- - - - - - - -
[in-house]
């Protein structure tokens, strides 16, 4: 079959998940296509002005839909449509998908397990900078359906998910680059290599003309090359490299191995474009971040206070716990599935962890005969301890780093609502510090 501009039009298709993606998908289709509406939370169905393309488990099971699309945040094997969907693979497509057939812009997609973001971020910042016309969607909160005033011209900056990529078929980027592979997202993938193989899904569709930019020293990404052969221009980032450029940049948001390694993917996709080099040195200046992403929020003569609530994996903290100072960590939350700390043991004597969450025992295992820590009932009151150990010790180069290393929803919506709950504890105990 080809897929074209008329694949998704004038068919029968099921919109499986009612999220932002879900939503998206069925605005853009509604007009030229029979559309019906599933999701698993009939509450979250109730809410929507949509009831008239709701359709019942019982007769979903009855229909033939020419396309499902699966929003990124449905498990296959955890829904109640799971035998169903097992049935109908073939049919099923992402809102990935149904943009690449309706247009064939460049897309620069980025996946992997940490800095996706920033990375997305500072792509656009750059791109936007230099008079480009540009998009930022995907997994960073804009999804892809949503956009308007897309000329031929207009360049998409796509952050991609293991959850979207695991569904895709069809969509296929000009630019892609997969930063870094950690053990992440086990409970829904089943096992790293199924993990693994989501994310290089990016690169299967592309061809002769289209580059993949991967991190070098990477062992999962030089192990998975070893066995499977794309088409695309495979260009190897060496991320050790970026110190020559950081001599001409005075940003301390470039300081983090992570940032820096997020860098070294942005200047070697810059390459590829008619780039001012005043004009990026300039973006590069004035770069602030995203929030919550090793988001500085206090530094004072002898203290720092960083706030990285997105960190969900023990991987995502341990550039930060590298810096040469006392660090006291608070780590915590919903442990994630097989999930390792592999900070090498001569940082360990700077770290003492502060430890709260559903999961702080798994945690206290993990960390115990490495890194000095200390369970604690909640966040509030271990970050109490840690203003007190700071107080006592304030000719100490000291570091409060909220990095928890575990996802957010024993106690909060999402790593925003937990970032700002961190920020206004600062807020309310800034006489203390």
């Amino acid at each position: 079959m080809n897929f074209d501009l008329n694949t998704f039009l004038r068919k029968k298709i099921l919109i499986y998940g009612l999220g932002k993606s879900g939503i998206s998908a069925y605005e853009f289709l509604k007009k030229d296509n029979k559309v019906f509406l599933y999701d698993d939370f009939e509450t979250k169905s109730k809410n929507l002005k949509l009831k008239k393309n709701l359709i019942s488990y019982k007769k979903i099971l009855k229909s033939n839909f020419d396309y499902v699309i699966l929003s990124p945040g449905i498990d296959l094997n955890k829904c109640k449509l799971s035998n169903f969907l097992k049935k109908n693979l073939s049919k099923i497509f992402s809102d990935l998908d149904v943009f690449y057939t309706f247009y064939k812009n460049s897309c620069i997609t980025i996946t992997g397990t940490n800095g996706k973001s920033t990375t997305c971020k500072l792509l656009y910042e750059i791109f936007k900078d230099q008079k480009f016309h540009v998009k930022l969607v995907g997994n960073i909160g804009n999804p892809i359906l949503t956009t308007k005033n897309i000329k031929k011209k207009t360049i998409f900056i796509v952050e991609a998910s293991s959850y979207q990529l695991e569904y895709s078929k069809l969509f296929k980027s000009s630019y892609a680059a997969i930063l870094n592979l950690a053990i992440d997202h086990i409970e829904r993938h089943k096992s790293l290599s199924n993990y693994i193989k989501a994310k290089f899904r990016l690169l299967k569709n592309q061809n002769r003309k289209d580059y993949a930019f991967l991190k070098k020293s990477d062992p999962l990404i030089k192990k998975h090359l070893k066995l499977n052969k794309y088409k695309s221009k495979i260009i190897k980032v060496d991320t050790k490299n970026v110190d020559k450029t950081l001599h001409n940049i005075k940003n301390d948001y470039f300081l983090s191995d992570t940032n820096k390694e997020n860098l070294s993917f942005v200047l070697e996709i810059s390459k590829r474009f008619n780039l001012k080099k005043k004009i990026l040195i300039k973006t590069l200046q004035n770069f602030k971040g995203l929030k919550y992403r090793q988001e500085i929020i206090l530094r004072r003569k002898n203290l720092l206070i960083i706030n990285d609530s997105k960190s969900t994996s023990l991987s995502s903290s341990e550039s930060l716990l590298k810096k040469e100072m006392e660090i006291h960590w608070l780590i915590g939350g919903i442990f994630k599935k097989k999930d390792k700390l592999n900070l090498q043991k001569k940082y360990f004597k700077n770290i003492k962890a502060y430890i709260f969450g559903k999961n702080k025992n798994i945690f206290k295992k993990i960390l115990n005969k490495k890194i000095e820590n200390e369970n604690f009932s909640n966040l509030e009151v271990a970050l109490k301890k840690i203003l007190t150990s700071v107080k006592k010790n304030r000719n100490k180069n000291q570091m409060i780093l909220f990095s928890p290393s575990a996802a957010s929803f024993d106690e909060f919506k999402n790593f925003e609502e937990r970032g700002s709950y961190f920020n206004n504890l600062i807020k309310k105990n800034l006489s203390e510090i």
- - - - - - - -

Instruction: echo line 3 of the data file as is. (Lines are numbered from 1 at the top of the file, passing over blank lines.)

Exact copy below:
């Amino acid at each position: 079959m080809n897929f074209d501009l008329n694949t998704f039009l004038r068919k029968k298709i099921l919109i499986y998940g009612l999220g932002k993606s879900g939503i998206s998908a069925y605005e853009f289709l509604k007009k030229d296509n029979k559309v019906f509406l599933y999701d698993d939370f009939e509450t979250k169905s109730k809410n929507l002005k949509l009831k008239k393309n709701l359709i019942s488990y019982k007769k979903i099971l009855k229909s033939n839909f020419d396309y499902v699309i699966l929003s990124p945040g449905i498990d296959l094997n955890k829904c109640k449509l799971s035998n169903f969907l097992k049935k109908n693979l073939s049919k099923i497509f992402s809102d990935l998908d149904v943009f690449y057939t309706f247009y064939k812009n460049s897309c620069i997609t980025i996946t992997g397990t940490n800095g996706k973001s920033t990375t997305c971020k500072l792509l656009y910042e750059i791109f936007k900078d230099q008079k480009f016309h540009v998009k930022l969607v995907g997994n960073i909160g804009n999804p892809i359906l949503t956009t308007k005033n897309i000329k031929k011209k207009t360049i998409f900056i796509v952050e991609a998910s293991s959850y979207q990529l695991e569904y895709s078929k069809l969509f296929k980027s000009s630019y892609a680059a997969i930063l870094n592979l950690a053990i992440d997202h086990i409970e829904r993938h089943k096992s790293l290599s199924n993990y693994i193989k989501a994310k290089f899904r990016l690169l299967k569709n592309q061809n002769r003309k289209d580059y993949a930019f991967l991190k070098k020293s990477d062992p999962l990404i030089k192990k998975h090359l070893k066995l499977n052969k794309y088409k695309s221009k495979i260009i190897k980032v060496d991320t050790k490299n970026v110190d020559k450029t950081l001599h001409n940049i005075k940003n301390d948001y470039f300081l983090s191995d992570t940032n820096k390694e997020n860098l070294s993917f942005v200047l070697e996709i810059s390459k590829r474009f008619n780039l001012k080099k005043k004009i990026l040195i300039k973006t590069l200046q004035n770069f602030k971040g995203l929030k919550y992403r090793q988001e500085i929020i206090l530094r004072r003569k002898n203290l720092l206070i960083i706030n990285d609530s997105k960190s969900t994996s023990l991987s995502s903290s341990e550039s930060l716990l590298k810096k040469e100072m006392e660090i006291h960590w608070l780590i915590g939350g919903i442990f994630k599935k097989k999930d390792k700390l592999n900070l090498q043991k001569k940082y360990f004597k700077n770290i003492k962890a502060y430890i709260f969450g559903k999961n702080k025992n798994i945690f206290k295992k993990i960390l115990n005969k490495k890194i000095e820590n200390e369970n604690f009932s909640n966040l509030e009151v271990a970050l109490k301890k840690i203003l007190t150990s700071v107080k006592k010790n304030r000719n100490k180069n000291q570091m409060i780093l909220f990095s928890p290393s575990a996802a957010s929803f024993d106690e909060f919506k999402n790593f925003e609502e937990r970032g700002s709950y961190f920020n206004n504890l600062i807020k309310k105990n800034l006489s203390e510090i």